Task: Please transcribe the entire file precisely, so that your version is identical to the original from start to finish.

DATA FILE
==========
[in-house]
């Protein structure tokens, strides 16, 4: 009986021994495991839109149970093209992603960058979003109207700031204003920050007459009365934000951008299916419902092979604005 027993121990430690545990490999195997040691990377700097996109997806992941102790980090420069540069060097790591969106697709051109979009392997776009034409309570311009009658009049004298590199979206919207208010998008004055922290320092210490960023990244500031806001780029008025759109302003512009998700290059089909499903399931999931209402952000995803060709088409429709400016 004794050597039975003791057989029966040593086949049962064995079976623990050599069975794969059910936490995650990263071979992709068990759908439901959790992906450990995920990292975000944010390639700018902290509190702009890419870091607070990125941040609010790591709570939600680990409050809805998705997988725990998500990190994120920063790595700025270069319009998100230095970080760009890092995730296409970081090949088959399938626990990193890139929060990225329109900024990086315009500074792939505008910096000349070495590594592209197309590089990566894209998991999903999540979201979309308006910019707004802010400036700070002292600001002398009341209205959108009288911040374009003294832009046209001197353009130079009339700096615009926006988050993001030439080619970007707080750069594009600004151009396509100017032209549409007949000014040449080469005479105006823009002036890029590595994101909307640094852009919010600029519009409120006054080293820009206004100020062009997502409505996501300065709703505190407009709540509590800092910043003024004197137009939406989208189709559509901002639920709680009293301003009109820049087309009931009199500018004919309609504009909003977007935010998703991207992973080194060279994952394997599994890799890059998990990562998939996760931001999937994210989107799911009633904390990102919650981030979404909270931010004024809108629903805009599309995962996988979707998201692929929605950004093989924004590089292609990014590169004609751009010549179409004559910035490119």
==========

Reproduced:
[in-house]
């Protein structure tokens, strides 16, 4: 009986021994495991839109149970093209992603960058979003109207700031204003920050007459009365934000951008299916419902092979604005 027993121990430690545990490999195997040691990377700097996109997806992941102790980090420069540069060097790591969106697709051109979009392997776009034409309570311009009658009049004298590199979206919207208010998008004055922290320092210490960023990244500031806001780029008025759109302003512009998700290059089909499903399931999931209402952000995803060709088409429709400016 004794050597039975003791057989029966040593086949049962064995079976623990050599069975794969059910936490995650990263071979992709068990759908439901959790992906450990995920990292975000944010390639700018902290509190702009890419870091607070990125941040609010790591709570939600680990409050809805998705997988725990998500990190994120920063790595700025270069319009998100230095970080760009890092995730296409970081090949088959399938626990990193890139929060990225329109900024990086315009500074792939505008910096000349070495590594592209197309590089990566894209998991999903999540979201979309308006910019707004802010400036700070002292600001002398009341209205959108009288911040374009003294832009046209001197353009130079009339700096615009926006988050993001030439080619970007707080750069594009600004151009396509100017032209549409007949000014040449080469005479105006823009002036890029590595994101909307640094852009919010600029519009409120006054080293820009206004100020062009997502409505996501300065709703505190407009709540509590800092910043003024004197137009939406989208189709559509901002639920709680009293301003009109820049087309009931009199500018004919309609504009909003977007935010998703991207992973080194060279994952394997599994890799890059998990990562998939996760931001999937994210989107799911009633904390990102919650981030979404909270931010004024809108629903805009599309995962996988979707998201692929929605950004093989924004590089292609990014590169004609751009010549179409004559910035490119």